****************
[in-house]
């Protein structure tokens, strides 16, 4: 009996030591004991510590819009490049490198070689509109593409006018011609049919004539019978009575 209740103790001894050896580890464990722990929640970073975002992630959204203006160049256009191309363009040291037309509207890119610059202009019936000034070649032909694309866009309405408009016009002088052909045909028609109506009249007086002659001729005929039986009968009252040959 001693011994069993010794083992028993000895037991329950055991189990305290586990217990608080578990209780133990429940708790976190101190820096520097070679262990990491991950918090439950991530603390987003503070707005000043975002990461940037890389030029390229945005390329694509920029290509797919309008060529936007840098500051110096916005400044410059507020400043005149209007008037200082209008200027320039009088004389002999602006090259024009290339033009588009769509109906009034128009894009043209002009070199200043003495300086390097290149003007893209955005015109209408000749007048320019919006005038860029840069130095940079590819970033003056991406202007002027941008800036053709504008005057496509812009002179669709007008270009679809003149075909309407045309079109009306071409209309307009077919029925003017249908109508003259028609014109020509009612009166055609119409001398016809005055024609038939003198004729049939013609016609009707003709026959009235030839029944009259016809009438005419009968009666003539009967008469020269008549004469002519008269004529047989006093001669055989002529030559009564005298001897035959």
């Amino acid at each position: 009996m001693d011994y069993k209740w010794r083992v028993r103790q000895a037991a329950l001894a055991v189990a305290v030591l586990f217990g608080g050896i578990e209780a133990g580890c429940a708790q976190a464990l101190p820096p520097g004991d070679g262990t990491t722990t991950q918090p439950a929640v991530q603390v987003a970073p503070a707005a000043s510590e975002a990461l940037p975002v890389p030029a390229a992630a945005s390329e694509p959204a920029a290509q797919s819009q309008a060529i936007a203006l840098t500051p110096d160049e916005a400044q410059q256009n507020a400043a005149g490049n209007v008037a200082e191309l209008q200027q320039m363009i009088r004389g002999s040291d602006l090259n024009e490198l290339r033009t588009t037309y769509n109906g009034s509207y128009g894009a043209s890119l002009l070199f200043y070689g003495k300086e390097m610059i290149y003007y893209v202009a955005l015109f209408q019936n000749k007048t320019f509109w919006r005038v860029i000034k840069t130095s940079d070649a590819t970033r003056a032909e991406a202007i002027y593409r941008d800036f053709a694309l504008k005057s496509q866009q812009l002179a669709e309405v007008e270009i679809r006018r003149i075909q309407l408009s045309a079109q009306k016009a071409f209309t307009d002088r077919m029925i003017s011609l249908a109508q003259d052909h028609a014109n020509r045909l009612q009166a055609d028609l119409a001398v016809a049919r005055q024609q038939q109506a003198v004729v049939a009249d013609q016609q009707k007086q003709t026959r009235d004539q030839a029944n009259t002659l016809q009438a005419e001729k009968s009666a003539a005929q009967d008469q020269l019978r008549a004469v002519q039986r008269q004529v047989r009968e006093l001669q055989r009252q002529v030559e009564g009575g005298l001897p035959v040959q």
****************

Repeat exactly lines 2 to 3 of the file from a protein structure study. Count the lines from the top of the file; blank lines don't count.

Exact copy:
């Protein structure tokens, strides 16, 4: 009996030591004991510590819009490049490198070689509109593409006018011609049919004539019978009575 209740103790001894050896580890464990722990929640970073975002992630959204203006160049256009191309363009040291037309509207890119610059202009019936000034070649032909694309866009309405408009016009002088052909045909028609109506009249007086002659001729005929039986009968009252040959 001693011994069993010794083992028993000895037991329950055991189990305290586990217990608080578990209780133990429940708790976190101190820096520097070679262990990491991950918090439950991530603390987003503070707005000043975002990461940037890389030029390229945005390329694509920029290509797919309008060529936007840098500051110096916005400044410059507020400043005149209007008037200082209008200027320039009088004389002999602006090259024009290339033009588009769509109906009034128009894009043209002009070199200043003495300086390097290149003007893209955005015109209408000749007048320019919006005038860029840069130095940079590819970033003056991406202007002027941008800036053709504008005057496509812009002179669709007008270009679809003149075909309407045309079109009306071409209309307009077919029925003017249908109508003259028609014109020509009612009166055609119409001398016809005055024609038939003198004729049939013609016609009707003709026959009235030839029944009259016809009438005419009968009666003539009967008469020269008549004469002519008269004529047989006093001669055989002529030559009564005298001897035959």
């Amino acid at each position: 009996m001693d011994y069993k209740w010794r083992v028993r103790q000895a037991a329950l001894a055991v189990a305290v030591l586990f217990g608080g050896i578990e209780a133990g580890c429940a708790q976190a464990l101190p820096p520097g004991d070679g262990t990491t722990t991950q918090p439950a929640v991530q603390v987003a970073p503070a707005a000043s510590e975002a990461l940037p975002v890389p030029a390229a992630a945005s390329e694509p959204a920029a290509q797919s819009q309008a060529i936007a203006l840098t500051p110096d160049e916005a400044q410059q256009n507020a400043a005149g490049n209007v008037a200082e191309l209008q200027q320039m363009i009088r004389g002999s040291d602006l090259n024009e490198l290339r033009t588009t037309y769509n109906g009034s509207y128009g894009a043209s890119l002009l070199f200043y070689g003495k300086e390097m610059i290149y003007y893209v202009a955005l015109f209408q019936n000749k007048t320019f509109w919006r005038v860029i000034k840069t130095s940079d070649a590819t970033r003056a032909e991406a202007i002027y593409r941008d800036f053709a694309l504008k005057s496509q866009q812009l002179a669709e309405v007008e270009i679809r006018r003149i075909q309407l408009s045309a079109q009306k016009a071409f209309t307009d002088r077919m029925i003017s011609l249908a109508q003259d052909h028609a014109n020509r045909l009612q009166a055609d028609l119409a001398v016809a049919r005055q024609q038939q109506a003198v004729v049939a009249d013609q016609q009707k007086q003709t026959r009235d004539q030839a029944n009259t002659l016809q009438a005419e001729k009968s009666a003539a005929q009967d008469q020269l019978r008549a004469v002519q039986r008269q004529v047989r009968e006093l001669q055989r009252q002529v030559e009564g009575g005298l001897p035959v040959q």